Germany’s flagship carrier, Lufthansa to scrap over 900 more flights amid pilot strike

November 23, 2016 10:30 pm

Passengers are waiting at a rebooking counter installed due to a strike of pilots of German airline Lufthansa at the airport in Frankfurt am Main, , November 23, 2016. (Photo by AFP)

Germany’s flagship carrier, Lufthansa, has announced plans for the cancellation of over 900 more flights as a second day of strike by the airline’s pilots is expected to ground more passengers and planes across the country.
Lufthansa said on Wednesday that 912 flights, roughly one-third of its schedule, would be canceled on Thursday after a union of pilots announced that members had decided to continue their walkout for a second day.
The airline had decided to cancel nearly 900 of short- and long-haul flights out of Germany on Wednesday, leaving about 100,000 passengers stranded in airports. The new wave of cancellations is also expected to affect 115,000 passengers, Lufthansa said.
Vereinigung Cockpit, the union which represents the pilots, has insisted that the industrial action was a natural response to Lufthansa’s continued rejection of demands on pay and other working conditions.
The union has staged 13 previous walkouts in Germany since April 2014. It says a freeze in wages over the past years has cost pilots dearly while Lufthansa has made billions in profits. The airline rejects the claims, saying its policy has been to reduce costs amid increasing competition between airlines to offer cheaper services and flights.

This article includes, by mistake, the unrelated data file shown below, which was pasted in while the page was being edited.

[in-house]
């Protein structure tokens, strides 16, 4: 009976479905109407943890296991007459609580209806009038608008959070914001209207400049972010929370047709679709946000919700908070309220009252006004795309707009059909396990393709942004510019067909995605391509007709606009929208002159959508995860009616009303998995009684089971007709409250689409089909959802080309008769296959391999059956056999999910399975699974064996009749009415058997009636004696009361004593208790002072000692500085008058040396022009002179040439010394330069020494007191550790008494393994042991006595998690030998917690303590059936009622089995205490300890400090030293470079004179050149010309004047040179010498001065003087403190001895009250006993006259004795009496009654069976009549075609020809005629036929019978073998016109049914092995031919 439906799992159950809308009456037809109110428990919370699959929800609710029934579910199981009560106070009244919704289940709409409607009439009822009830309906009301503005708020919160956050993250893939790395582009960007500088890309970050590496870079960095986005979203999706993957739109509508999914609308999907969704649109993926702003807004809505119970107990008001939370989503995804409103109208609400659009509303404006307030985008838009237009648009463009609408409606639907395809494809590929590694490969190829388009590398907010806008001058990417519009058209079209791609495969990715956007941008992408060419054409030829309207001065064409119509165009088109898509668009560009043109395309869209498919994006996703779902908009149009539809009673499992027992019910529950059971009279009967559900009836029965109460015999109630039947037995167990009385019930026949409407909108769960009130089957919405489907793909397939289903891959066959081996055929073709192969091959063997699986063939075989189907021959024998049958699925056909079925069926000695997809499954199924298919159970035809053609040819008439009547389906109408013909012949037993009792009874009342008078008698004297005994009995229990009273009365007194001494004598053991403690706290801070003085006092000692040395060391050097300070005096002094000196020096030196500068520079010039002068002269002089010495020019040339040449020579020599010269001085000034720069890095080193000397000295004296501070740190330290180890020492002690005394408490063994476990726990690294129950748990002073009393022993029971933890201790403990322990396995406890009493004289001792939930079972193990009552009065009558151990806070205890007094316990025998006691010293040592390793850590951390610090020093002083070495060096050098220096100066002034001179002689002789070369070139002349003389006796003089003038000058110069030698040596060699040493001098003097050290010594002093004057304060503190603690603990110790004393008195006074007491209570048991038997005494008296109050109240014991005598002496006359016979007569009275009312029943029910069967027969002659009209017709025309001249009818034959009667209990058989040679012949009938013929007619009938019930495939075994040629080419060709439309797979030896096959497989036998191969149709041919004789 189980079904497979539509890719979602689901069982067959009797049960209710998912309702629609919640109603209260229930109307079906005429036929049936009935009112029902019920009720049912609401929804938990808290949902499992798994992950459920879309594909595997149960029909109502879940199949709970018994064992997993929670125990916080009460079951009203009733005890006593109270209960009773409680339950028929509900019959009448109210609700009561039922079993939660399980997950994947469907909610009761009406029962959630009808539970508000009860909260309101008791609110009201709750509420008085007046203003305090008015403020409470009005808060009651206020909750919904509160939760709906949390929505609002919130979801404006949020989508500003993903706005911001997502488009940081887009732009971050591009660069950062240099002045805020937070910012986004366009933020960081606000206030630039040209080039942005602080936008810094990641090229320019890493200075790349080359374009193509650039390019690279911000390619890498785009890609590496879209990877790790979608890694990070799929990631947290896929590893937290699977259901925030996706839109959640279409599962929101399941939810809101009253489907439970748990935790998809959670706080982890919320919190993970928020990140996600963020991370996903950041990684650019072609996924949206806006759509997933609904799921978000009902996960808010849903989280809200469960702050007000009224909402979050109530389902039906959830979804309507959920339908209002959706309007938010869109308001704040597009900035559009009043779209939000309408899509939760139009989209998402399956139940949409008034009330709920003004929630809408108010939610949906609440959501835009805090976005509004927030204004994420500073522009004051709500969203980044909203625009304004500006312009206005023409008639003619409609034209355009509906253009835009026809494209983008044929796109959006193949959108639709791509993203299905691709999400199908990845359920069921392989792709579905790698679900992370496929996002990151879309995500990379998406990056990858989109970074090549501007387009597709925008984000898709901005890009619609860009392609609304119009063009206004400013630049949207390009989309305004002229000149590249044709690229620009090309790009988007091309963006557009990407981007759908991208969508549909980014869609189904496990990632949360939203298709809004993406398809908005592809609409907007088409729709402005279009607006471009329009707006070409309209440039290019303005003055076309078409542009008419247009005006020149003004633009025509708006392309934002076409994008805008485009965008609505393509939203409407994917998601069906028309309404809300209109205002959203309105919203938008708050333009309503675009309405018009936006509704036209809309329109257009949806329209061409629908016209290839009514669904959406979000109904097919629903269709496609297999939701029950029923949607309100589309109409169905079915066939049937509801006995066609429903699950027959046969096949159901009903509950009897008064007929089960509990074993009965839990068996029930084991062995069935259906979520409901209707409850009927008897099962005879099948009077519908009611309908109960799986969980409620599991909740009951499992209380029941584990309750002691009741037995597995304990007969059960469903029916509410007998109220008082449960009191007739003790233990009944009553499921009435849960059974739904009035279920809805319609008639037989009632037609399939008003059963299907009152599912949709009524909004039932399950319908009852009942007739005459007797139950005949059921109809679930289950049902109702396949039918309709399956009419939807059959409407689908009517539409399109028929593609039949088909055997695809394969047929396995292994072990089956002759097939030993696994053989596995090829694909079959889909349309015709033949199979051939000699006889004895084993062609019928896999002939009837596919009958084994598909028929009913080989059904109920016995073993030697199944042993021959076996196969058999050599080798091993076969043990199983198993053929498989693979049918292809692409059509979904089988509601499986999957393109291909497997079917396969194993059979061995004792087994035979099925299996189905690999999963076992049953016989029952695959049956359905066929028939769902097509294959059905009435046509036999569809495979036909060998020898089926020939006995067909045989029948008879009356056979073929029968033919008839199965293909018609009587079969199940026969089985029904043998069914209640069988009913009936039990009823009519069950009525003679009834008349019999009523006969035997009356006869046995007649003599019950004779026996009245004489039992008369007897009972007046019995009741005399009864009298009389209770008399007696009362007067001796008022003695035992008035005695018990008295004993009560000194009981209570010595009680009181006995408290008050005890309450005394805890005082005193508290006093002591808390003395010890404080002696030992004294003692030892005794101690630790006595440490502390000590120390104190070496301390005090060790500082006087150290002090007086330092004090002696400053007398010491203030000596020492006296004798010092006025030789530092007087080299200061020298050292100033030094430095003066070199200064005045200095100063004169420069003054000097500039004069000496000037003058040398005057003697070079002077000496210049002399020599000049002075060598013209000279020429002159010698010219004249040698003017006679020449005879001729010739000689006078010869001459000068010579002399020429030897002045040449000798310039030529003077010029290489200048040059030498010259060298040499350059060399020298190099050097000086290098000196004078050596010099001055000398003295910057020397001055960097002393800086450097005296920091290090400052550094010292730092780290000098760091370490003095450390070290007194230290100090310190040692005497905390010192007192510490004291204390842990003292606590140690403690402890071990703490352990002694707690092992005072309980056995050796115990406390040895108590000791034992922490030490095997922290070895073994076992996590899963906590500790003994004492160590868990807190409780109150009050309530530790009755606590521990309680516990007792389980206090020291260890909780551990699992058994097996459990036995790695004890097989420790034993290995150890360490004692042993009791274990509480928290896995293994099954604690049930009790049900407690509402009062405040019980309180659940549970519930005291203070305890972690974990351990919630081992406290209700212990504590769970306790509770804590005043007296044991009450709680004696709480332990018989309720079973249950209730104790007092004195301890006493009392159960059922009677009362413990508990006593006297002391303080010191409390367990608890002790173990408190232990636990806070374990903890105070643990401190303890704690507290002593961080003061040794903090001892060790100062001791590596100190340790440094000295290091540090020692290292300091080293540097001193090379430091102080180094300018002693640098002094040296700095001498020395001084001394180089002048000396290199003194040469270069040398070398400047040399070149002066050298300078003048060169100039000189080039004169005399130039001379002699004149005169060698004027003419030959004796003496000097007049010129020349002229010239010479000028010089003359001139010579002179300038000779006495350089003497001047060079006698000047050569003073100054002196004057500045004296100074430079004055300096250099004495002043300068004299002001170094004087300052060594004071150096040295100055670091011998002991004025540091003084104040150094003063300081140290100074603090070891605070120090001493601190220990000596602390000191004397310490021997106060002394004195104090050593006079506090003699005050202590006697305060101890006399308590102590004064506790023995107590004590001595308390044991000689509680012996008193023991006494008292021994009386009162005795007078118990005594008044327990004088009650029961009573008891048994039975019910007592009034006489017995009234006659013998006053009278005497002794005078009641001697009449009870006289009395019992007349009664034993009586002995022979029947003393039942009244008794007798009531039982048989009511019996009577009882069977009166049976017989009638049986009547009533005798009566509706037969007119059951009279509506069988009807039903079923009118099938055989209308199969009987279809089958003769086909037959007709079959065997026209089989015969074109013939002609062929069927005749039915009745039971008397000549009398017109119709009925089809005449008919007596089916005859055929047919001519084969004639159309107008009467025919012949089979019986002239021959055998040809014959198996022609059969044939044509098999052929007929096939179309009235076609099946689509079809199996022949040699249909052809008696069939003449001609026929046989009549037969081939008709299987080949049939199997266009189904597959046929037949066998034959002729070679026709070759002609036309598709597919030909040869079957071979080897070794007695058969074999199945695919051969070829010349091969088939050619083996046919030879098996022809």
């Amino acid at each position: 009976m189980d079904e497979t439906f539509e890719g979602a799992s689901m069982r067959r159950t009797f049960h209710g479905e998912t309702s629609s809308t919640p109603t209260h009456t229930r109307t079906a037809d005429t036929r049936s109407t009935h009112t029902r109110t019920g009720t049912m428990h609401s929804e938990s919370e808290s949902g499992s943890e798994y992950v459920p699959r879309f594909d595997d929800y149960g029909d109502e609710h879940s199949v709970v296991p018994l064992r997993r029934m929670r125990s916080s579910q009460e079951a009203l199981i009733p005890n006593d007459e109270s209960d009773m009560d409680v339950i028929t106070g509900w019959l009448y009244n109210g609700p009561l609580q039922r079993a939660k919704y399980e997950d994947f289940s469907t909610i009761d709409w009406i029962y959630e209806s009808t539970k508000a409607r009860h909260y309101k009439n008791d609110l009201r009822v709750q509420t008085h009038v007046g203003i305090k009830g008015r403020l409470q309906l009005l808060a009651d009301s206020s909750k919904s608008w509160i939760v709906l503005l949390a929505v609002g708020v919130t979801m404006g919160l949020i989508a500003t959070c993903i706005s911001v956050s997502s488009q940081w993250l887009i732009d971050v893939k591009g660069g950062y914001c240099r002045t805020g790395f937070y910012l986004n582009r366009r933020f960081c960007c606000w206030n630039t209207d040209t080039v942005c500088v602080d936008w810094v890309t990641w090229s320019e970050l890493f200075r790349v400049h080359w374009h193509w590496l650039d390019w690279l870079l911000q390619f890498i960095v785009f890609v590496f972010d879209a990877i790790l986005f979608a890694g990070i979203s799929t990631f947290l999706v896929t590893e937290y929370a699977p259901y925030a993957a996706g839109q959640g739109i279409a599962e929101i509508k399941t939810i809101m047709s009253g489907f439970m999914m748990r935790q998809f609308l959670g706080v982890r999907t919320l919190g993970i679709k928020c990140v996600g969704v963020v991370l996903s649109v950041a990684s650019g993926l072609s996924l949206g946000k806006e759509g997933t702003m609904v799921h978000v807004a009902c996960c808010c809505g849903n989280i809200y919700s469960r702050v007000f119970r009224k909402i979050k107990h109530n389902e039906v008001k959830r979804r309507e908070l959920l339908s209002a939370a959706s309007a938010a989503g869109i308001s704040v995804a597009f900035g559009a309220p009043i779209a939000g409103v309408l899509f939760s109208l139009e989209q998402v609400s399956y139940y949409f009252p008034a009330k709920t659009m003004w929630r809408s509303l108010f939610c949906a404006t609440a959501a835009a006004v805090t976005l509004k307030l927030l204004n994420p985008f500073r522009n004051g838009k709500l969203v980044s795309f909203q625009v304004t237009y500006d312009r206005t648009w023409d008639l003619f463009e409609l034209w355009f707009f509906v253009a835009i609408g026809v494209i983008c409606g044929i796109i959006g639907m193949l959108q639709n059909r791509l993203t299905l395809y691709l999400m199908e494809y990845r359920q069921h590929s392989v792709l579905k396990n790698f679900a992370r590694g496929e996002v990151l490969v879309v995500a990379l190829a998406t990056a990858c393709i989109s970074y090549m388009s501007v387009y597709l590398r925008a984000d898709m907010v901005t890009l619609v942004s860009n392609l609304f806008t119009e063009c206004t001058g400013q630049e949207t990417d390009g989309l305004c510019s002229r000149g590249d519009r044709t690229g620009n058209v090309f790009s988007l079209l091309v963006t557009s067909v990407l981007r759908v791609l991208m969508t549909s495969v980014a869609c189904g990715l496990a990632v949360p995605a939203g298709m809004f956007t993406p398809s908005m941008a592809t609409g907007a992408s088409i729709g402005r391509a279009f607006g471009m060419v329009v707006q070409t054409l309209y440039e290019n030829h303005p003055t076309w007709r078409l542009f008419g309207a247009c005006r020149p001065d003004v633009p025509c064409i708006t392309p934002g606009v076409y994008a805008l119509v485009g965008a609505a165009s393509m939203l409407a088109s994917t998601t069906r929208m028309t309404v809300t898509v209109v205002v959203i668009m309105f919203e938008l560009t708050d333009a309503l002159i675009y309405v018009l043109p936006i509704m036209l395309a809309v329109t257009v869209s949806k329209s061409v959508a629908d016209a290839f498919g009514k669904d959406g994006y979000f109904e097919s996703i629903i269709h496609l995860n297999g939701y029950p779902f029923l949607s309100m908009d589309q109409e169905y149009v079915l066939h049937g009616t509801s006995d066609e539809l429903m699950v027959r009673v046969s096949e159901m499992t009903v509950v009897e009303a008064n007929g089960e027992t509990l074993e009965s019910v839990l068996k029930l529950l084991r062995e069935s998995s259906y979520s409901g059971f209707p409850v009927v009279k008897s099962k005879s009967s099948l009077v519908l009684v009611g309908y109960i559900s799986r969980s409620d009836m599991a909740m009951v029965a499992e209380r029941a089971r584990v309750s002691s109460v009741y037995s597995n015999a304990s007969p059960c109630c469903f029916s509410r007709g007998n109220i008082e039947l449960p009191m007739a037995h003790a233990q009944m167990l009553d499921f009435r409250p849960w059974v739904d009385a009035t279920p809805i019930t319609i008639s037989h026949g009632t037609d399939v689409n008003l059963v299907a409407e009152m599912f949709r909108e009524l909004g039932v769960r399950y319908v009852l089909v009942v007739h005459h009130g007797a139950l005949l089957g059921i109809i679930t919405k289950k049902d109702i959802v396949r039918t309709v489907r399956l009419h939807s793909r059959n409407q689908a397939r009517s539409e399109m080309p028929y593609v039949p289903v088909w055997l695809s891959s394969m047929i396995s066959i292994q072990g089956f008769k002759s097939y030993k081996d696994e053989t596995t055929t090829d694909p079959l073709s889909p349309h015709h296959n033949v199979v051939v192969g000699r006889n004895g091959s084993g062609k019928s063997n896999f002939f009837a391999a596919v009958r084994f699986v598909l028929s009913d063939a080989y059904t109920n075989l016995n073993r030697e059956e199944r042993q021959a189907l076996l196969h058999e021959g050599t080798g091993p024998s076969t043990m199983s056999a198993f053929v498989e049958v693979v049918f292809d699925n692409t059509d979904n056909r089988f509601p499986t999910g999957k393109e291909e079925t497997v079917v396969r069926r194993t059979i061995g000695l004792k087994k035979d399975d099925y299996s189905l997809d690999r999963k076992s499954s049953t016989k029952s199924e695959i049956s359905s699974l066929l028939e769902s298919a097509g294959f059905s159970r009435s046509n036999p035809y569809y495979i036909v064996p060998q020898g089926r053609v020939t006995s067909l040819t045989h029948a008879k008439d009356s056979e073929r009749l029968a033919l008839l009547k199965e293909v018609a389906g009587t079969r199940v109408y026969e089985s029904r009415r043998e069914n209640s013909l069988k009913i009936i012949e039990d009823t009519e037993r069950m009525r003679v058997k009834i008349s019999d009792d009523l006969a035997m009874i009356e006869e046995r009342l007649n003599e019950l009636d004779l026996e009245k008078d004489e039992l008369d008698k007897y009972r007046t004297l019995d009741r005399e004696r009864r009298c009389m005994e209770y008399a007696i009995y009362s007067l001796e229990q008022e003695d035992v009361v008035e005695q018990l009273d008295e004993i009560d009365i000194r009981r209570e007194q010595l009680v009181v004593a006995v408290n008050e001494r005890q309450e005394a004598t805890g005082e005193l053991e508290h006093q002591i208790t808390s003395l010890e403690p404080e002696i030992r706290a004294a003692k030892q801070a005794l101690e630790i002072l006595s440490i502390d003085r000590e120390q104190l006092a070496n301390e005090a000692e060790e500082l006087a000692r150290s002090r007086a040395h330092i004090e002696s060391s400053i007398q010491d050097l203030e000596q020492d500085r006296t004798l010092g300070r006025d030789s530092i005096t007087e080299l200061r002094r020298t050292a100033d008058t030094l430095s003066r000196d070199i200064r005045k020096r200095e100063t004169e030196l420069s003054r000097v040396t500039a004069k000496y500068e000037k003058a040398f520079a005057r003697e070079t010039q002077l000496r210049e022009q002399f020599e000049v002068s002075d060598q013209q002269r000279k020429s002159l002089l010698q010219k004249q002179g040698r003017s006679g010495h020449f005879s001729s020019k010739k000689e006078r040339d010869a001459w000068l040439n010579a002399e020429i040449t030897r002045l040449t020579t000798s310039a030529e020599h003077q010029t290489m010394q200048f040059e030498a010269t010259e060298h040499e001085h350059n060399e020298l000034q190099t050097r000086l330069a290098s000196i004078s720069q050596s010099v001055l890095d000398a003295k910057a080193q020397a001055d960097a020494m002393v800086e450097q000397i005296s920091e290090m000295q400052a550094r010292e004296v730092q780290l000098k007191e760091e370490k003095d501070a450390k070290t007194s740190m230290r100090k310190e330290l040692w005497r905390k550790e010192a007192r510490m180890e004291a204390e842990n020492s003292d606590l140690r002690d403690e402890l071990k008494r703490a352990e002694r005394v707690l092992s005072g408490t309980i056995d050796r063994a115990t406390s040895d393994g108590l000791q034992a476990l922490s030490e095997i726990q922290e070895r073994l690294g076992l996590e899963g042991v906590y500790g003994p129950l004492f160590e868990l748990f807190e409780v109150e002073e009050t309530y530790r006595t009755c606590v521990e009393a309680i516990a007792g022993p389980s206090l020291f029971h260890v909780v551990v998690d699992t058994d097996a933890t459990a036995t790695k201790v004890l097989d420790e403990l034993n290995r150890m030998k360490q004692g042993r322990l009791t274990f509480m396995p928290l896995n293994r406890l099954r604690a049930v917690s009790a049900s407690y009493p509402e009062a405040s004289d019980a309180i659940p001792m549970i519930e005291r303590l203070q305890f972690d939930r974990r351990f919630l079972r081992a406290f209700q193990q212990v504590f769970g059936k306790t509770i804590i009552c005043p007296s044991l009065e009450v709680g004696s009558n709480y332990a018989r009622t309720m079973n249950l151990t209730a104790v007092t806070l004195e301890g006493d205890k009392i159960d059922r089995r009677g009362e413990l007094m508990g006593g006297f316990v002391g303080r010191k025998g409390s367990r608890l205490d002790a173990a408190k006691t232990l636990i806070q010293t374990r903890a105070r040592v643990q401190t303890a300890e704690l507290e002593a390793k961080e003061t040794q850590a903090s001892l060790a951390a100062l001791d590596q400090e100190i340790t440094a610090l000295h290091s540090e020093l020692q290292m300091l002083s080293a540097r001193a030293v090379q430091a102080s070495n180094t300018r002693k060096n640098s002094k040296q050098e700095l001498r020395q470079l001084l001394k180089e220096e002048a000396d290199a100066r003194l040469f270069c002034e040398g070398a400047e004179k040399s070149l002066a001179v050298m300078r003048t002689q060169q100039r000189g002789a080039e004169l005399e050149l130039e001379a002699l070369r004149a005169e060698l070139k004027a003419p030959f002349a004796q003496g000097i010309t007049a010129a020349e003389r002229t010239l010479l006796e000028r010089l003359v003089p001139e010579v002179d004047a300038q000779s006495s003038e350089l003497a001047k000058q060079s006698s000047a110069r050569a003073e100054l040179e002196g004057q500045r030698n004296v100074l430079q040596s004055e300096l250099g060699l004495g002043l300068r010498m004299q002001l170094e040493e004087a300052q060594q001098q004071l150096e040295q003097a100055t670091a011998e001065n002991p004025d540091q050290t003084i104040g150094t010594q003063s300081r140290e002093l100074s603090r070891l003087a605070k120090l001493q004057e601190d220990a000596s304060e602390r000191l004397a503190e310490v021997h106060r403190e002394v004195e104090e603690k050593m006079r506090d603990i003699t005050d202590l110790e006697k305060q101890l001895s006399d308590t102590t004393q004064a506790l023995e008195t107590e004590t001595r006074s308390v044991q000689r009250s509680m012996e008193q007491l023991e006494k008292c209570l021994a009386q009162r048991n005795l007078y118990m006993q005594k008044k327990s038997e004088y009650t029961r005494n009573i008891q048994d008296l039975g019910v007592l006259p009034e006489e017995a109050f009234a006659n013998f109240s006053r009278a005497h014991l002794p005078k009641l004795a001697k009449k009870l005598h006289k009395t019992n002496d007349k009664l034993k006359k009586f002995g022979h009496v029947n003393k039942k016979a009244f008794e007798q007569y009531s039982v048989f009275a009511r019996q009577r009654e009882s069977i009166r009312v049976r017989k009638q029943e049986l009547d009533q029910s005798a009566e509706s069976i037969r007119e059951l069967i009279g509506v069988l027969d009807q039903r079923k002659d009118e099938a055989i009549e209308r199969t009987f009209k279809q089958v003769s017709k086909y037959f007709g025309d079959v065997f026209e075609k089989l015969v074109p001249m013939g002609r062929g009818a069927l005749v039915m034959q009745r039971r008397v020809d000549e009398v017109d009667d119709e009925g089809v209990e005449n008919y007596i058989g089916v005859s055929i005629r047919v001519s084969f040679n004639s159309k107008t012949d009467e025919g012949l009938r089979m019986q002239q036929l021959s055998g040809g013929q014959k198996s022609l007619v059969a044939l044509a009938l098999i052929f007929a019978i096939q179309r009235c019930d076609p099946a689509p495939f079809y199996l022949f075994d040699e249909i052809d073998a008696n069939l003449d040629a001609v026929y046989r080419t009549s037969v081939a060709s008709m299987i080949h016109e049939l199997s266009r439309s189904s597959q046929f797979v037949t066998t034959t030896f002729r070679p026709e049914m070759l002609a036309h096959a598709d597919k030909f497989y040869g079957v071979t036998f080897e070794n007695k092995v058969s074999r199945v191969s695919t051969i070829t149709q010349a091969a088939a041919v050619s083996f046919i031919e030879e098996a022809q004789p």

Lufthansa urged the pilots and the Vereinigung Cockpit to stop the walkout and try to settle the dispute.
“Cockpit’s demand for a pay rise… goes far above what other groups of employees have received,” Bettina Volkens, Lufthansa’s human resources chief said, adding, “It is incomprehensible why the union is seeking the highest salary increase for the best paid group of employees.”
Lufthansa has also been grappling with walkouts by the cabin crew for the past two years, especially in its low-cost airlines, Eurowings and Germanwings. A strike by staffers of Eurowings on Tuesday forced the company to scrap more than 60 flights at airports in Hamburg and Dusseldorf.
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